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Balancing Stone Architecturally – Structures

Balancing Stone Architecturally - Structures

When we think of materials in architecture we assume that they are mostly joined together in some way with nails, screws, bolts, dowels etc. The construction method may not be obvious when we first see a stone structure. If there is no solid ground under each piece of a stone staircase, how do we explain the support of all that weight? There is opportunity to create magical illusions with stone and this one area in which Architects excel!

Studying the Carlo Scarpa, Olivetti Showroom staircase these last couple of weeks has made me think about how I must approach the next stage of the project (Falmouth University, School of Architecture, RIBA Year 1, ARC140).

Qualities of Stone

First I need to choose my material: Natural stone falls into three groups. igneous, sedimentary and metamorphic. (Ref: Basics materials, Manfred Hegger, Hans Drexler, Martin Zeumer, Birkhauser – Basel 2007)

  1. Igneous rocks (e.g. granite) are formed directly from liquid magma by cooling. They are particularly strong, hard and largely homogeneous in structure (like bricks).
  2. Sedimentary rocks (e.g. sandstone) are formed from particles. They can contain cavities, horizontal layers or even animal or vegetable fossils depending on how they were formed. They are less strong that igneous rocks, but easier to work.
  3. Metamorphic rocks (e.g. slate) emerge from existing rock whose structure is changed by pressure, high temperatures or chemical processes (cavity free with distinctive texture).

The art of balancing stone is something humans love to do. Stone balancer, Michael Grab calls this balancing with ‘Gravity Glue’ in this video. I have actually spent time on the beach achieving some crazy balancing skills with rocks since watching this!

Designing a staircase

So my context is an exterior staircase for a house. I must apply Section K and M of UK Building Regulations and create a masterpiece like Scarpa. In two weeks this is tricky. To make it a little easier I have chosen a house I know well as the base structure for the staircase. I’d noticed that an upper window used to be access to a hay loft and imagined that this could become the main entrance to a reverse level home.

There would be a terrace from which to enjoy the views which can only be seen from the first floor out towards Falmouth in one direction, and Loe Beach to the other. It would include storage under and a ‘living garden’ in certain treads. The main concept would be to balance treads using uniform blocks to reduce cost at same time blending staircase into its environment.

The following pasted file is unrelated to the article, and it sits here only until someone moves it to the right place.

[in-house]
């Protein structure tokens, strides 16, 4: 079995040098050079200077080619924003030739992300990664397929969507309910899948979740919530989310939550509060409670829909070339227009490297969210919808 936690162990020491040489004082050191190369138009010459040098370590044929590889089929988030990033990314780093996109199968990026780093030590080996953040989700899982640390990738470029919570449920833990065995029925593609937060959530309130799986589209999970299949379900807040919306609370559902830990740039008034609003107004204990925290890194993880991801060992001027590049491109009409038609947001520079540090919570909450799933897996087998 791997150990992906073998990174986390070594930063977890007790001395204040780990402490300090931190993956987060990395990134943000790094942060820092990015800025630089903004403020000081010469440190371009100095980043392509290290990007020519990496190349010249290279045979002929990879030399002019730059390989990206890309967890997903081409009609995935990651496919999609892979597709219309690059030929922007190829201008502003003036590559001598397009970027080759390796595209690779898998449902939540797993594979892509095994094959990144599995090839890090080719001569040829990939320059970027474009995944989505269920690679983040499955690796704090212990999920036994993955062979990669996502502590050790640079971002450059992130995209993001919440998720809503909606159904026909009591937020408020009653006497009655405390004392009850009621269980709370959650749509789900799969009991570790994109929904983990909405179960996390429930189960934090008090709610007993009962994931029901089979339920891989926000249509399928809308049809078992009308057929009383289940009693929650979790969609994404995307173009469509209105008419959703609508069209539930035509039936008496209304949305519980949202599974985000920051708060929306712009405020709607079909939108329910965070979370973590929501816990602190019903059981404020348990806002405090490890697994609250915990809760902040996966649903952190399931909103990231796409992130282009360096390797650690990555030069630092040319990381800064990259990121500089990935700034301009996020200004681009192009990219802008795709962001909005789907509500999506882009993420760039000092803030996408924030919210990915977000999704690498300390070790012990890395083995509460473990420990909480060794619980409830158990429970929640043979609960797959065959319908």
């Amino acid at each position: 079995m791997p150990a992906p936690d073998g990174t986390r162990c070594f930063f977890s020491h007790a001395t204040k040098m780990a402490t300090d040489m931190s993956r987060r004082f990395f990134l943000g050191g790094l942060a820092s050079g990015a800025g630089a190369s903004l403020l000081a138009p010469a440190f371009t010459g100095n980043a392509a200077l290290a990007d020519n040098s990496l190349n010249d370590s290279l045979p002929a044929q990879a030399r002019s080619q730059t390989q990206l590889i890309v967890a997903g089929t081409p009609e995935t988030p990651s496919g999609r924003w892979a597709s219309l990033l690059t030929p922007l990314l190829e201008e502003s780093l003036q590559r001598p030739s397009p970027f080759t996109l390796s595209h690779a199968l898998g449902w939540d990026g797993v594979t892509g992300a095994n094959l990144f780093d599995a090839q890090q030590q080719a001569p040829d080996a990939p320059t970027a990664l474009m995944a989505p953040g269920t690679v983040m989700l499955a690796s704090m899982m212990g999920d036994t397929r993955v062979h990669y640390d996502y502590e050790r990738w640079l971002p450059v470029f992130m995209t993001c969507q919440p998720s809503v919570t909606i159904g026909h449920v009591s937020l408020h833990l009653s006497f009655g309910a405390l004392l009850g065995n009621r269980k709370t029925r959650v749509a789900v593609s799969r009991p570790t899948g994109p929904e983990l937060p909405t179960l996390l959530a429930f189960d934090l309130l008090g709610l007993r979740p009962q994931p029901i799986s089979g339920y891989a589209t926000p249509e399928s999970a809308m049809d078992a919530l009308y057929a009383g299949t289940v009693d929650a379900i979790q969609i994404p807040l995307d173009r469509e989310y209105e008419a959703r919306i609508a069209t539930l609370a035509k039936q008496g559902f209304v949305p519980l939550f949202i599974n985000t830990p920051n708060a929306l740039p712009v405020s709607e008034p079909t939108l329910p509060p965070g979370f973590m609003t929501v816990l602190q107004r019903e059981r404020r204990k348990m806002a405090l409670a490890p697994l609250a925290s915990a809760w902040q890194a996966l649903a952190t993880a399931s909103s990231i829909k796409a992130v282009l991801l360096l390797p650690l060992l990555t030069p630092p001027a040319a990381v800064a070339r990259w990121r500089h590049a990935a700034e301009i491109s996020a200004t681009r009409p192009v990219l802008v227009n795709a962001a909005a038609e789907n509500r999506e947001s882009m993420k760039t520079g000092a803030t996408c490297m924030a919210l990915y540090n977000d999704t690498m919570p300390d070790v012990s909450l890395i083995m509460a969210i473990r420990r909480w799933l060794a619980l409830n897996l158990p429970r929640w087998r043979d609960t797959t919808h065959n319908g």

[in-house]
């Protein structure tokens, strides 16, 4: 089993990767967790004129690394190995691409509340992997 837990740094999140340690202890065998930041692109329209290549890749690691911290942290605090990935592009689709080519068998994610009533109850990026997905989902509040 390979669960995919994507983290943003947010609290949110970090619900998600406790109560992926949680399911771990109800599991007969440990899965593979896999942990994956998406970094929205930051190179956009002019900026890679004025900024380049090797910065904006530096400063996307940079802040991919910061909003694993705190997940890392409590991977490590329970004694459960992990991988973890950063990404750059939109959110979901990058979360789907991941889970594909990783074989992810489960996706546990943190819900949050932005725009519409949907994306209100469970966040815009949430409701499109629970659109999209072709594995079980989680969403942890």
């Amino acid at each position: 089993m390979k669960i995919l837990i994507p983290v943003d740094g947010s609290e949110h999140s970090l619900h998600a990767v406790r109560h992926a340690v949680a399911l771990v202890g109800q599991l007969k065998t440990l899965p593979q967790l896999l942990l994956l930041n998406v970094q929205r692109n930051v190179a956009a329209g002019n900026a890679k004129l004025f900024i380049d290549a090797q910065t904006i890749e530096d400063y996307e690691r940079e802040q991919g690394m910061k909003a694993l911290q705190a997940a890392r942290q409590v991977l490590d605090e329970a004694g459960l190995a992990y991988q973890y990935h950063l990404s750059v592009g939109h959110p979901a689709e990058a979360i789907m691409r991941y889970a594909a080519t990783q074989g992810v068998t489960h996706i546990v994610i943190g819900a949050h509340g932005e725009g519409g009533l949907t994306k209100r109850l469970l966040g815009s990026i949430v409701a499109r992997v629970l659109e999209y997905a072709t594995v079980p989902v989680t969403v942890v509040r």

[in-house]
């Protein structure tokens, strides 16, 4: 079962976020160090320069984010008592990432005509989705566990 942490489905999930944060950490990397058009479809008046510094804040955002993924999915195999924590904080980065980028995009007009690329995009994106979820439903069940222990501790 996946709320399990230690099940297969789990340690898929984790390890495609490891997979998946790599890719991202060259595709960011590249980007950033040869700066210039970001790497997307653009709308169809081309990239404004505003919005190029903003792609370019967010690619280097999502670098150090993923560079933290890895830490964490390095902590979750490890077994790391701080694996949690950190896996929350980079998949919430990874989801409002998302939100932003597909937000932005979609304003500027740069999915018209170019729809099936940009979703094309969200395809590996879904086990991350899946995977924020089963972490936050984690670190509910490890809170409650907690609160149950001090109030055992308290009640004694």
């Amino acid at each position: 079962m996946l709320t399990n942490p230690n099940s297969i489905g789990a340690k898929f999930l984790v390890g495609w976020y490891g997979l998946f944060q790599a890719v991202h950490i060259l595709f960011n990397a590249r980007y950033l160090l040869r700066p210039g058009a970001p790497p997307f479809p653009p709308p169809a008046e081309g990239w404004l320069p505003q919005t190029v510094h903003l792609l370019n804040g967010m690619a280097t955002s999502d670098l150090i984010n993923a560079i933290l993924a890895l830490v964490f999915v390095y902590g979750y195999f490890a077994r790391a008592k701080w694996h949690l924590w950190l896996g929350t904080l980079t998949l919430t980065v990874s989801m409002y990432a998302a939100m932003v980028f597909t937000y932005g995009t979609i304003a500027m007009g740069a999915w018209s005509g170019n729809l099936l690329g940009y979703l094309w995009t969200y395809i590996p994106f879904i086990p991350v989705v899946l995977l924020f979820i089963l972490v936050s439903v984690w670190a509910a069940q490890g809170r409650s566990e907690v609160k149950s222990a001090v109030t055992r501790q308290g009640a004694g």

Above all, this would be a staircase that would be more than just average…

Herman Hertzberger once said: “Architects bring the exceptional down to the level of the ordinary instead of rendering the ordinary extraordinary.”

Lessons for Students in Architecture,Herman Hertzberger, 010 Publishers, Rotterdam 2009

Due to the technical requirements, the model started in sketchup….

First model of the staircase I need to build in 1:20 or 1:10 scale in real stone!
Oli and Louis and our winning Spagetti Bridge!

Understanding materials is essential to architecture. So far, we have built a spaghetti bridge to see how weight and materials work together. We have had lecture on brick and have been on a site visit to see how different materials come together in a building.

Fired bricks are one of the longest-lasting and strongest building materials, sometimes referred to as artificial stone, and have been used since circa 4000 BC

I now have the task of cutting blocks of my chosen material for my 1:10 scale model; Corian resembles granite yet is much easier to cut. I can start to build my staircase. Already I have experimented with chalk soap stone blocks and foam.

Soap stone ‘balancing’
Model of staircase early stages in foam
Thinking about balustrades

A few stunning examples of architectural staircases made in stone include:

One of the staircases I came across in my research – This image shows it still in contruction. Developed by Webb Yates Engineers and The Stonemasonry Company this residential design is by RAL Architects in Formby, UK (2016) Ref:

Once I have perfected the design, the next stage is the drawings. Detailed sections are required to show exactly how my staircase will support itself. Not sure if I will ever look at a staircase in the same way again!

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